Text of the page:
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Food For Thought: A Life Well Mixed

by Leah O'Hearn 1 Apr 2013
Food For Thought: A Life Well Mixed

Executive Chef of Le Meridien Kuala Lumpur, Antoine Rodriguez talks about living life on the road and keeping it simple in the kitchen.

Where have you worked in the past?
My first trip was to Gabon. It was a fun experience for a guy like me from south western France arriving with my bag in Africa where the food habits are so different. Then I got married so I sent out my CV looking for a new place. We went to the Seychelles and that was my first contact with Le Meridien. Whenever you see a picture of paradise, it is the Seychelles. Then we went to a small place in Turkey for two years. I had to take chefs from hotels in Ankara and even went to the watermelon fields to ask workers if they wanted to work in a kitchen. Then, Sri Lanka. It was a dangerous country then but the people there were lovely and the hotel was beautiful. Next, we moved to the Caribbean. It was a beautiful, private hotel on the beach with yachts and famous people coming and going. From 1995 to 2004, we were in Phuket. Back then it was a fisherman's village. You could play pétanque in the street. They made me F&B Director there but it wasn't me. I like cooking and the adrenalin of the kitchen. I wasn't managing people only numbers. So I came here. And this is only my travel for work; my jalan-jalan (walkabout) in between is even worse!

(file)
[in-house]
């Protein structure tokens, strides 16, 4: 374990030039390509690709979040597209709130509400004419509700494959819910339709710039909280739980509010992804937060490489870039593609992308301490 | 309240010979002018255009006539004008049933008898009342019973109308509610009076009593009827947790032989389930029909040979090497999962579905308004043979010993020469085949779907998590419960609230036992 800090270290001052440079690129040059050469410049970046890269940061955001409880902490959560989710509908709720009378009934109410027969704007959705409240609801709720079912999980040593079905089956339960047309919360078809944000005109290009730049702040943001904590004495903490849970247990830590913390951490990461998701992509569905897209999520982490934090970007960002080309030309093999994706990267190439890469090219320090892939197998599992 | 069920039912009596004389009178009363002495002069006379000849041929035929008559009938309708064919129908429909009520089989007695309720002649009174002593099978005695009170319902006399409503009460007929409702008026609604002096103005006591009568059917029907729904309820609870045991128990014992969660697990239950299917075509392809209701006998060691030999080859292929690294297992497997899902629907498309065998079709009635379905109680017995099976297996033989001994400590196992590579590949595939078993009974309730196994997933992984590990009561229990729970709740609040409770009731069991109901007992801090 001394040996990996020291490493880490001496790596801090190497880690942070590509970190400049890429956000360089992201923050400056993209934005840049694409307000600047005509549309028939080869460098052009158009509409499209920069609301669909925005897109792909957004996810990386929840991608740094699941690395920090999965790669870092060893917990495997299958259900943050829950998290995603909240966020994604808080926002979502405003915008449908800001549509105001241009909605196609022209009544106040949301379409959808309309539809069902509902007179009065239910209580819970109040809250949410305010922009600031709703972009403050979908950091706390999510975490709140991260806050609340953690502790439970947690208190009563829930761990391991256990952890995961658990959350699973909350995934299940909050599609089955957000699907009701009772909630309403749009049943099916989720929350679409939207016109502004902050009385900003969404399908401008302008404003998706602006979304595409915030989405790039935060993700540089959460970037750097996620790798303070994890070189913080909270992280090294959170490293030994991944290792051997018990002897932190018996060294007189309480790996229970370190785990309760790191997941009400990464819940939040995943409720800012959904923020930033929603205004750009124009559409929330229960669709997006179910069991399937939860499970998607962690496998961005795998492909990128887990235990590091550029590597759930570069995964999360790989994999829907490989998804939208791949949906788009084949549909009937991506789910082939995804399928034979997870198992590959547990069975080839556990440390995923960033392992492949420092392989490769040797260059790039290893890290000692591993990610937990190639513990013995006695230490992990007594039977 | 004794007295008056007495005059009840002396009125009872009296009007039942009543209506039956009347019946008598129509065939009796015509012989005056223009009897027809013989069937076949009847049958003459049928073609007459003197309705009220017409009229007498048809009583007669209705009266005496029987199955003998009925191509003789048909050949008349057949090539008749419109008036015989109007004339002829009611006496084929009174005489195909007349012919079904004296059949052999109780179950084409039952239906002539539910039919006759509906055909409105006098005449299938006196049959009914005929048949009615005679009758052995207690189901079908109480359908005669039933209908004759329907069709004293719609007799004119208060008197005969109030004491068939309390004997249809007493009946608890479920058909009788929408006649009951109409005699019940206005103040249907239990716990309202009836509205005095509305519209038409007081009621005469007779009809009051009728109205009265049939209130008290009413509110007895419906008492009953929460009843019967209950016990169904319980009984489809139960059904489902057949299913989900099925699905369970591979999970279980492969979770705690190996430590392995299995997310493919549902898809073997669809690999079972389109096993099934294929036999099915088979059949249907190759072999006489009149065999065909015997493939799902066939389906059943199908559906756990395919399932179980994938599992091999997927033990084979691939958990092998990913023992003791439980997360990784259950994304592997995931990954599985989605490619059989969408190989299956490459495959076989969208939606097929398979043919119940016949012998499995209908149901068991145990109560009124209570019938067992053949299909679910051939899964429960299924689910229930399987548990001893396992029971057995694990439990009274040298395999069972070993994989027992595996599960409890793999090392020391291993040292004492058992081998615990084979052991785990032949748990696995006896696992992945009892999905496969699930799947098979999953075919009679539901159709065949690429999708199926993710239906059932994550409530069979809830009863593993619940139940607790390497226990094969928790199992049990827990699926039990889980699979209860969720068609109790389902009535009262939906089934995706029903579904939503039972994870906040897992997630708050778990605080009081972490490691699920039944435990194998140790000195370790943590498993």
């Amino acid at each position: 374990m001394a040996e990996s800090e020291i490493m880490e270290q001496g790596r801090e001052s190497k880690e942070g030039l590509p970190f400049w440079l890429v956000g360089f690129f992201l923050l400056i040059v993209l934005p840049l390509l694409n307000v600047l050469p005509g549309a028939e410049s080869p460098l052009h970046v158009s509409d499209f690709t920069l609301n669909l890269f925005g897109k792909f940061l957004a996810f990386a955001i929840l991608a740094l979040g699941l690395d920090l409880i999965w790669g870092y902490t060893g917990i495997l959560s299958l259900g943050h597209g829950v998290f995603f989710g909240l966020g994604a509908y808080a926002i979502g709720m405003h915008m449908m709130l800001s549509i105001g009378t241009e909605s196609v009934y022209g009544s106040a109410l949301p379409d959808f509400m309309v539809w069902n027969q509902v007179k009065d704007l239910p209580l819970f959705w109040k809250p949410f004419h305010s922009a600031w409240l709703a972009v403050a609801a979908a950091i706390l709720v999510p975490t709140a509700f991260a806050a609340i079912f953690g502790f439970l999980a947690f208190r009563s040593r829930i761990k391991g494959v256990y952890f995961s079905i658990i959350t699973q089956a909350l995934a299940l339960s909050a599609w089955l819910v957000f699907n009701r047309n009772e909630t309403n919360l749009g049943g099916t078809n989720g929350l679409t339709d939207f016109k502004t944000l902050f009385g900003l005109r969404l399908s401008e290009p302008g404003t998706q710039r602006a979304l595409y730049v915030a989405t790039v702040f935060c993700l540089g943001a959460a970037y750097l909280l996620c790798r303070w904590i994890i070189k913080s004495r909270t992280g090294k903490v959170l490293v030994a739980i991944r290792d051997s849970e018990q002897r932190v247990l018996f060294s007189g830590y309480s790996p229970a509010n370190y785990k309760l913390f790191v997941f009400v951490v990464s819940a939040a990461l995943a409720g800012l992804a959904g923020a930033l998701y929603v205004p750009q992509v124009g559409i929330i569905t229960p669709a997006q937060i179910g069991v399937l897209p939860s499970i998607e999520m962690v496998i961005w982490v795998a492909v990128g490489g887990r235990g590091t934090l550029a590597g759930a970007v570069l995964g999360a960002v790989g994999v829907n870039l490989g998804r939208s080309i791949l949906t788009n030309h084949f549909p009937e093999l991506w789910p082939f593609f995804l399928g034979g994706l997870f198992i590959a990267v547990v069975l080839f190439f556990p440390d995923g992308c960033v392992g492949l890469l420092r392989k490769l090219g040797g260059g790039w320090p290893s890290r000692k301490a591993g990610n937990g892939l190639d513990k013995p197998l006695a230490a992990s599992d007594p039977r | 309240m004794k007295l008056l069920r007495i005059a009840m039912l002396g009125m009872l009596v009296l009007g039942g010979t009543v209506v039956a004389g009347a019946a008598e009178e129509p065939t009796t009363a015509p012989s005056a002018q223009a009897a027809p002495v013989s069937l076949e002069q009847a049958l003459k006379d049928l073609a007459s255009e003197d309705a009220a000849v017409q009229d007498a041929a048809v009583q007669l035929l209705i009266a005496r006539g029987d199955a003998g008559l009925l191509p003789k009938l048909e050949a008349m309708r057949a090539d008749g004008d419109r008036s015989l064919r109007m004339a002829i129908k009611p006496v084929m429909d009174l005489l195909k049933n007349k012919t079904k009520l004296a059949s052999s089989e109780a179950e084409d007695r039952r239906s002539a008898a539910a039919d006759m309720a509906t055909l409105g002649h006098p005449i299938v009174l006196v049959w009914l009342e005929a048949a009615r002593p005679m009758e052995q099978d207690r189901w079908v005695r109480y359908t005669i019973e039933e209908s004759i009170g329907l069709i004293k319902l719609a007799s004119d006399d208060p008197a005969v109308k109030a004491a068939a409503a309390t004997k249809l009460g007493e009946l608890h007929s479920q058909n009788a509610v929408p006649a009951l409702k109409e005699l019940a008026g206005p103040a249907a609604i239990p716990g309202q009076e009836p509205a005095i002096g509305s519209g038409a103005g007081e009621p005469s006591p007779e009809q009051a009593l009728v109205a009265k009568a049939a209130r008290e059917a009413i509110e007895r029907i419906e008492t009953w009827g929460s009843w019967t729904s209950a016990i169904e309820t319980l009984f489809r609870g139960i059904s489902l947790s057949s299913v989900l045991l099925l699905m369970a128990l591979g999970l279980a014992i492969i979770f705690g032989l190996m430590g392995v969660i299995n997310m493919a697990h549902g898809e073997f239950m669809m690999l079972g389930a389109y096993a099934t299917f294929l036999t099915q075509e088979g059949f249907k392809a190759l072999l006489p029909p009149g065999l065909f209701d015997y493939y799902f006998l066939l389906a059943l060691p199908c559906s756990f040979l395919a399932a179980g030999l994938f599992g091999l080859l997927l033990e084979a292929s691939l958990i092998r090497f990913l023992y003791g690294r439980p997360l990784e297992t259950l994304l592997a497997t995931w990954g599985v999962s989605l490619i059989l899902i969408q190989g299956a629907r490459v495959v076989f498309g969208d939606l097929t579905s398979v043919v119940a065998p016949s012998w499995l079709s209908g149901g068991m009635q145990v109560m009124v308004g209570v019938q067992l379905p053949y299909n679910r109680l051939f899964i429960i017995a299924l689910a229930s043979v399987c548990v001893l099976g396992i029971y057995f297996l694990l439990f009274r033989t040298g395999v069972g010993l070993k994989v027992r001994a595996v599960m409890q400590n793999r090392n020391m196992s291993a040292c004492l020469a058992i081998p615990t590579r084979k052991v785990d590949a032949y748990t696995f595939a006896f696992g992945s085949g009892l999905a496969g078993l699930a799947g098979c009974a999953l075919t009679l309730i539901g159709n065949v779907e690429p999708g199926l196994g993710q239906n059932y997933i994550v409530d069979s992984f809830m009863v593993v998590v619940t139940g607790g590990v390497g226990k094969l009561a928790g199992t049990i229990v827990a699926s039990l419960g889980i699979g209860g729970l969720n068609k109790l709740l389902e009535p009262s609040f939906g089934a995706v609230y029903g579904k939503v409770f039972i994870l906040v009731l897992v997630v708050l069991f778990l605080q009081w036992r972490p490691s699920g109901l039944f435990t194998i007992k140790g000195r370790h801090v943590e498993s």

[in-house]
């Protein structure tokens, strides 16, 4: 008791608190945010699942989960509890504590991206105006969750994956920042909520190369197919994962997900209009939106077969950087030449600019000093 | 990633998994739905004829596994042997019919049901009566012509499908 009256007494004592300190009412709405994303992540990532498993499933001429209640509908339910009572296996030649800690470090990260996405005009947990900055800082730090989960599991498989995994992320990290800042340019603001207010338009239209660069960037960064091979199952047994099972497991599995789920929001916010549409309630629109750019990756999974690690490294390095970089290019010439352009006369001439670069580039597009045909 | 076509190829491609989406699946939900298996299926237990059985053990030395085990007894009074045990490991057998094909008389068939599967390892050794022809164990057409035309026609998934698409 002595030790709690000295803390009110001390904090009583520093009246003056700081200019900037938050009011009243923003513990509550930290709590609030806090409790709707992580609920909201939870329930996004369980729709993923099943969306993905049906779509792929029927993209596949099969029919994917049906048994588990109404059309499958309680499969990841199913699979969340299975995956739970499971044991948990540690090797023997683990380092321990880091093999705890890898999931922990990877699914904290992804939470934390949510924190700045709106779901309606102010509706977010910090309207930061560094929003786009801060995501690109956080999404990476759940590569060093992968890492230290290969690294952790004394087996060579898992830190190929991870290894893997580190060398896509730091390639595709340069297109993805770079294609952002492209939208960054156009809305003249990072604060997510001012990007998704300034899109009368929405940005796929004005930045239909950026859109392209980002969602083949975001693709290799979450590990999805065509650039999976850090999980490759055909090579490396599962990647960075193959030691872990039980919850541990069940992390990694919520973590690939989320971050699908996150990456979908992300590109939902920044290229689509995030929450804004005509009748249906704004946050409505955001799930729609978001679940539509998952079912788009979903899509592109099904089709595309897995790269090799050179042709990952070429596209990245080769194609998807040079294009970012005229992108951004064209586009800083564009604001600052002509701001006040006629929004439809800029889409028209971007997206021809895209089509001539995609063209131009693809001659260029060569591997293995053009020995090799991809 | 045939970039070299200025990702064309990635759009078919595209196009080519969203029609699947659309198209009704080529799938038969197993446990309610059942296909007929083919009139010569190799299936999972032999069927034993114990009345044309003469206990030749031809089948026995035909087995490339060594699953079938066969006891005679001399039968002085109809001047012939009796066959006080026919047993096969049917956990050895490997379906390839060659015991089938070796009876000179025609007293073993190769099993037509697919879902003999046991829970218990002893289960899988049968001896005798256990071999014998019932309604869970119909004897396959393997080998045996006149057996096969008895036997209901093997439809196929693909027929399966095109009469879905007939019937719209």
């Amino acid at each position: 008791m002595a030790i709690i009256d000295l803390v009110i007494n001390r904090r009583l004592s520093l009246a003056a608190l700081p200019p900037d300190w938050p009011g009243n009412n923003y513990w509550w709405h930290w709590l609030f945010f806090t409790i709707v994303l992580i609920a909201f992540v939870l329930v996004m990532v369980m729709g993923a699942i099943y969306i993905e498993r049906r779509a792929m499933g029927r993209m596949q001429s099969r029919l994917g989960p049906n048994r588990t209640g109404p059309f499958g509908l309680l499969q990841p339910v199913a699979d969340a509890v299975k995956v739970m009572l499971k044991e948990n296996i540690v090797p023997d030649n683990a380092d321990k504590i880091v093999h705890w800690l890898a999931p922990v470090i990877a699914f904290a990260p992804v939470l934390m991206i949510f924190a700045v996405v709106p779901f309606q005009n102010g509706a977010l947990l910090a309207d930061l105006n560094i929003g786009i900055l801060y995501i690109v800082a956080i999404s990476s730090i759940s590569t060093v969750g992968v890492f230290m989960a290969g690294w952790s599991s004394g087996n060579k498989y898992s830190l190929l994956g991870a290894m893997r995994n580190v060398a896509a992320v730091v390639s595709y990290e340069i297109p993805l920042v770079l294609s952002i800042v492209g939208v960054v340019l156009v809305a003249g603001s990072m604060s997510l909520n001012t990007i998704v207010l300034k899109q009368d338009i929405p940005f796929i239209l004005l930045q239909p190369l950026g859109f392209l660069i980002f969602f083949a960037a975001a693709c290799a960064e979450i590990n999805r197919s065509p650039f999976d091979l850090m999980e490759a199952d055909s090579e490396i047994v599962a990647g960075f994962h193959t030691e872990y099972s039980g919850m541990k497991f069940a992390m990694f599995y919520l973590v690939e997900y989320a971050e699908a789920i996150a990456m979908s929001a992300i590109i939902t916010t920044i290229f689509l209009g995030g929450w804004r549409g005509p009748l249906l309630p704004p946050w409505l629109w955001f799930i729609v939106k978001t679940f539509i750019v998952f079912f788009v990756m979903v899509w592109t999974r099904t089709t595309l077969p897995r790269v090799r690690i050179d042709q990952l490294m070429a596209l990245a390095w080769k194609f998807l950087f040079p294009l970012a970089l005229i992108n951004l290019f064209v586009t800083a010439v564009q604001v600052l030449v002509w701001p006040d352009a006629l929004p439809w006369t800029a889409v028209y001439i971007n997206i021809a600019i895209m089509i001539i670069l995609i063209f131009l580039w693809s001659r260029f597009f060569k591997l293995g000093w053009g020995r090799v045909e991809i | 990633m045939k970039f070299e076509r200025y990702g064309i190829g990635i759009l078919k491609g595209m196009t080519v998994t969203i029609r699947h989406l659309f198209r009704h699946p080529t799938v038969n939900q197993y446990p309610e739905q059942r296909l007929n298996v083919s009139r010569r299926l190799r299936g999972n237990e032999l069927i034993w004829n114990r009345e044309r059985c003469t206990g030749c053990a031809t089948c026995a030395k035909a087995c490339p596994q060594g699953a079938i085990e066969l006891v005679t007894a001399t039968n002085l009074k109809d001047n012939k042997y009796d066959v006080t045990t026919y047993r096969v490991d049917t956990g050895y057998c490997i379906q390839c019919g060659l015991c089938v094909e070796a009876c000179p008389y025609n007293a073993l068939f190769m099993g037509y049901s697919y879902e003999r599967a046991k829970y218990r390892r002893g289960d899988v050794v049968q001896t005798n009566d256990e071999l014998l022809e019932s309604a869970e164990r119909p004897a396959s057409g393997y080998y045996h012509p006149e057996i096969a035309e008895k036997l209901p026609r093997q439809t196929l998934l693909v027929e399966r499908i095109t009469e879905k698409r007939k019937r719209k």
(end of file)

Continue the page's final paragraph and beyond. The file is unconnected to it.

How has living in Malaysia inspired your cooking?
Malaysia is very foodie. I'm amazed that you can eat for RM2, RM2000 or anything in between. There's Malay, Chinese, Indian, Mexican, Italian: any type of food, anytime, anywhere, any price. I'm a big fan of chili and noodles and I'm very picky about them. In Sri Lanka I loved the devil chili. It makes you sweat and makes your hair stand on end, your face swell, lips and mouth go numb so I can eat the cili padi here by the spoonful. Malaysia has amazing noodles like mee hoon with tom yum spices. The only thing I don’t like is ikan bilis (anchovies). You can have a beautiful simple dish and then they come along and dump a lot of ikan bilis on top. All the subtle flavours are gone!

How do you develop new recipes?
First, we decide, for example, we need a pasta. It depends on the restaurant: Favola is Venetian so we focus on seafood; Prime has meat; at Gastro, food should be comforting and fun. The dish needs to be friendly for locals. If it's for Gastro, for example, I think maybe gnocchetti because it looks like big rice, butter chicken because chicken is popular here and a curry-like ragu. That's our gnocchetti sardi. I wouldn't call that fusion, just comfort. I work to please people not myself.

What is your signature dish?
Where? I have signature dishes everywhere! In Gastro, I love the beef cheek. At Latest Recipe, the chef makes a great palak paneer. If I go to Latitude, it's the hot chocolate shot. At Prime, the oyster blade and at Favola, the burratina with truffles.

What is your favourite dish to cook?
Potato. You can adapt it in so many ways. It's good fried, mash, steamed – it is the product par excellence. Last year the US Potato Board brought me seven types of potato and I made a whole menu with potato including a chocolate cake. There is nothing better than simple things. I'm not a fan of dishes which you can't remember after you've finished eating because there are too many components. Nothing is better than bread well fermented and butter well mixed. If you have that, what more do you need?

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